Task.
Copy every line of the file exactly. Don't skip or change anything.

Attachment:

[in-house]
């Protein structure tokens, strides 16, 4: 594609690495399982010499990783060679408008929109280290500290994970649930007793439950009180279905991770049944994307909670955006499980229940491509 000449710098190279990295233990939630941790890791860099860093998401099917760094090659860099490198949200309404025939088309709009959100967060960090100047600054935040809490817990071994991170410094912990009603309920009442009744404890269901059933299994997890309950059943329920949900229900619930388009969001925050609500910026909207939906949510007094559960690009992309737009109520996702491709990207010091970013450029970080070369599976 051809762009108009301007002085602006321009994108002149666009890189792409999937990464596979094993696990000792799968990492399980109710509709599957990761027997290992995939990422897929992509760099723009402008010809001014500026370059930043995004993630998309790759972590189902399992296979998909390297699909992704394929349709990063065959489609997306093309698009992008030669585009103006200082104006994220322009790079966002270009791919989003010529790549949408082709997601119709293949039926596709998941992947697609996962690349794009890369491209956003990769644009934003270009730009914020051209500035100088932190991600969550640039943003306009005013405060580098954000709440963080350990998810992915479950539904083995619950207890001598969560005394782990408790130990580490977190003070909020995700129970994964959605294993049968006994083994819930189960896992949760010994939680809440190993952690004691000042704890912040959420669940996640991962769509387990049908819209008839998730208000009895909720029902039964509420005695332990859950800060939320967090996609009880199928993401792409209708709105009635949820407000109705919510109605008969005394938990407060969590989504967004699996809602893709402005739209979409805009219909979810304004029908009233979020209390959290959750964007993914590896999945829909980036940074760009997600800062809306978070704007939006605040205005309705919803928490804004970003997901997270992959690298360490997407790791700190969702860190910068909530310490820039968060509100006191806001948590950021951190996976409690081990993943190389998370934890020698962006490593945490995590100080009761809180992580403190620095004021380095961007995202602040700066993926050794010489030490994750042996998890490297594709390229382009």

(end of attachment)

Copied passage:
[in-house]
């Protein structure tokens, strides 16, 4: 594609690495399982010499990783060679408008929109280290500290994970649930007793439950009180279905991770049944994307909670955006499980229940491509 000449710098190279990295233990939630941790890791860099860093998401099917760094090659860099490198949200309404025939088309709009959100967060960090100047600054935040809490817990071994991170410094912990009603309920009442009744404890269901059933299994997890309950059943329920949900229900619930388009969001925050609500910026909207939906949510007094559960690009992309737009109520996702491709990207010091970013450029970080070369599976 051809762009108009301007002085602006321009994108002149666009890189792409999937990464596979094993696990000792799968990492399980109710509709599957990761027997290992995939990422897929992509760099723009402008010809001014500026370059930043995004993630998309790759972590189902399992296979998909390297699909992704394929349709990063065959489609997306093309698009992008030669585009103006200082104006994220322009790079966002270009791919989003010529790549949408082709997601119709293949039926596709998941992947697609996962690349794009890369491209956003990769644009934003270009730009914020051209500035100088932190991600969550640039943003306009005013405060580098954000709440963080350990998810992915479950539904083995619950207890001598969560005394782990408790130990580490977190003070909020995700129970994964959605294993049968006994083994819930189960896992949760010994939680809440190993952690004691000042704890912040959420669940996640991962769509387990049908819209008839998730208000009895909720029902039964509420005695332990859950800060939320967090996609009880199928993401792409209708709105009635949820407000109705919510109605008969005394938990407060969590989504967004699996809602893709402005739209979409805009219909979810304004029908009233979020209390959290959750964007993914590896999945829909980036940074760009997600800062809306978070704007939006605040205005309705919803928490804004970003997901997270992959690298360490997407790791700190969702860190910068909530310490820039968060509100006191806001948590950021951190996976409690081990993943190389998370934890020698962006490593945490995590100080009761809180992580403190620095004021380095961007995202602040700066993926050794010489030490994750042996998890490297594709390229382009």